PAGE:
Workshop unpacks issues around involuntary sterilisation of women in SA

Yesterday, in commemoration of women’s month, the Socio-Economic Rights Project (SERP) convened a one-day Stakeholders Engagement Workshop on Involuntary Sterilisation of Women in South Africa as Gender-Based Violence.

Although South Africa has developed policies that address the ‘practice’ of involuntary sterilisation, the gap is a framework, which recognises and links this practice to vulnerability and gender-based violence, as well as proper enforcement of policies.

The workshop brought together a cross section of stakeholders to address holistically the issue of involuntary sterilisation of women as a human rights violation. Participants at the workshop included representatives of relevant government departments, medical profession, public health practitioners, Chapter 9 institutions, members of academia, civil society organisations active in women’s rights and local community leaders.

The workshop through an interdisciplinary approach, aimed to broaden understanding of and highlight the issues around involuntary sterilisation, create awareness and propel the process for advocacy and policy change.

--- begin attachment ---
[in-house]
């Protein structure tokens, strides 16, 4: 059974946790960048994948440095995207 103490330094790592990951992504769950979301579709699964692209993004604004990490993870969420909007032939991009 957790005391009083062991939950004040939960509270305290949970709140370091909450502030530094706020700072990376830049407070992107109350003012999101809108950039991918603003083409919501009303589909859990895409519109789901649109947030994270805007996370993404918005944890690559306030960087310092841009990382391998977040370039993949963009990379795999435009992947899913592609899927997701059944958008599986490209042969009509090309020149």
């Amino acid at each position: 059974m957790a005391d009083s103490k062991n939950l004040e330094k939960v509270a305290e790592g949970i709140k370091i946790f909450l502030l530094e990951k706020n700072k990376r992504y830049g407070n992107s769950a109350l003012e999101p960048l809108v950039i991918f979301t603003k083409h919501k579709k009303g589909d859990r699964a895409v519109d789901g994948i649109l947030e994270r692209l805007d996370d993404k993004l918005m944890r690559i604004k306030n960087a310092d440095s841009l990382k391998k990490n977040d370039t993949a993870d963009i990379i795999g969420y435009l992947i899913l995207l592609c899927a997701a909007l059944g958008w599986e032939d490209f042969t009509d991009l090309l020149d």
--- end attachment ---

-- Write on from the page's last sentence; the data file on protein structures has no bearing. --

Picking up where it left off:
Key viewpoints shared at the workshop include- a crucial need for human rights training for health practitioners and community members on sexual and reproductive health and rights of women; a need to redefine consent in the context of procedures such as sterilisation, including the need to view consent as a ‘process rather than an event’.

Participants also expressed strong views on revisiting the prescription period for matters of involuntary sterilisation, given the attendant psychological effects this has on women; it was the general consensus that involuntary sterilisation of women and its continued practice is indicative of the unequal power balance in society which perpetuates the cycle of violation of rights.

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